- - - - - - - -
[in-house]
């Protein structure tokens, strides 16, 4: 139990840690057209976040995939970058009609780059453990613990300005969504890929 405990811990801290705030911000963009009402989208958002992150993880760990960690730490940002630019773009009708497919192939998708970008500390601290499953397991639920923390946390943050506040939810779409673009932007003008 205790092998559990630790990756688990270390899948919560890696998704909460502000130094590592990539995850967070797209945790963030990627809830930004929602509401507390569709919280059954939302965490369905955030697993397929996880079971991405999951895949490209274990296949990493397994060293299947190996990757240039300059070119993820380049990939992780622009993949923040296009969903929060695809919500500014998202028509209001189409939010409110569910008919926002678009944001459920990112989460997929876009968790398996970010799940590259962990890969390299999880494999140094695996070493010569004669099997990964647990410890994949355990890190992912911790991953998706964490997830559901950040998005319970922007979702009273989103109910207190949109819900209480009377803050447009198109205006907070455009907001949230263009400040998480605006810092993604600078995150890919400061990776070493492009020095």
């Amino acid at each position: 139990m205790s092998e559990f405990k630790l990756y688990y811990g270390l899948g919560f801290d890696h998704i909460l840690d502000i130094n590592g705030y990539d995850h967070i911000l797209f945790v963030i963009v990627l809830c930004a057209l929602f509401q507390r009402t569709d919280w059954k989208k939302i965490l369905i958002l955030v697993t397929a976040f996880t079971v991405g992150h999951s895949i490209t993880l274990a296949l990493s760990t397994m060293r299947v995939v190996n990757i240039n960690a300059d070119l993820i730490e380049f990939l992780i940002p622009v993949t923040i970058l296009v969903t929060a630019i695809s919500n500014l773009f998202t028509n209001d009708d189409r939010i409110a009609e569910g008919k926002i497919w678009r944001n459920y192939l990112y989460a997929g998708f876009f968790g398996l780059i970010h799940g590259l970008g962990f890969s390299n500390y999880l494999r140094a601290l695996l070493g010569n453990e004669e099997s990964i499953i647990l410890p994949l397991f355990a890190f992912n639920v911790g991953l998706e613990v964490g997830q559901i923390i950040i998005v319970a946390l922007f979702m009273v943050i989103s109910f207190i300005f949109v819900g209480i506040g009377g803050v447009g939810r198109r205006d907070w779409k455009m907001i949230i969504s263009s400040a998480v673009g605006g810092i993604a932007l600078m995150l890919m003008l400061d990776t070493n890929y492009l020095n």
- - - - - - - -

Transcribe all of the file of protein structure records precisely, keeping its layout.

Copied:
[in-house]
């Protein structure tokens, strides 16, 4: 139990840690057209976040995939970058009609780059453990613990300005969504890929 405990811990801290705030911000963009009402989208958002992150993880760990960690730490940002630019773009009708497919192939998708970008500390601290499953397991639920923390946390943050506040939810779409673009932007003008 205790092998559990630790990756688990270390899948919560890696998704909460502000130094590592990539995850967070797209945790963030990627809830930004929602509401507390569709919280059954939302965490369905955030697993397929996880079971991405999951895949490209274990296949990493397994060293299947190996990757240039300059070119993820380049990939992780622009993949923040296009969903929060695809919500500014998202028509209001189409939010409110569910008919926002678009944001459920990112989460997929876009968790398996970010799940590259962990890969390299999880494999140094695996070493010569004669099997990964647990410890994949355990890190992912911790991953998706964490997830559901950040998005319970922007979702009273989103109910207190949109819900209480009377803050447009198109205006907070455009907001949230263009400040998480605006810092993604600078995150890919400061990776070493492009020095």
């Amino acid at each position: 139990m205790s092998e559990f405990k630790l990756y688990y811990g270390l899948g919560f801290d890696h998704i909460l840690d502000i130094n590592g705030y990539d995850h967070i911000l797209f945790v963030i963009v990627l809830c930004a057209l929602f509401q507390r009402t569709d919280w059954k989208k939302i965490l369905i958002l955030v697993t397929a976040f996880t079971v991405g992150h999951s895949i490209t993880l274990a296949l990493s760990t397994m060293r299947v995939v190996n990757i240039n960690a300059d070119l993820i730490e380049f990939l992780i940002p622009v993949t923040i970058l296009v969903t929060a630019i695809s919500n500014l773009f998202t028509n209001d009708d189409r939010i409110a009609e569910g008919k926002i497919w678009r944001n459920y192939l990112y989460a997929g998708f876009f968790g398996l780059i970010h799940g590259l970008g962990f890969s390299n500390y999880l494999r140094a601290l695996l070493g010569n453990e004669e099997s990964i499953i647990l410890p994949l397991f355990a890190f992912n639920v911790g991953l998706e613990v964490g997830q559901i923390i950040i998005v319970a946390l922007f979702m009273v943050i989103s109910f207190i300005f949109v819900g209480i506040g009377g803050v447009g939810r198109r205006d907070w779409k455009m907001i949230i969504s263009s400040a998480v673009g605006g810092i993604a932007l600078m995150l890919m003008l400061d990776t070493n890929y492009l020095n």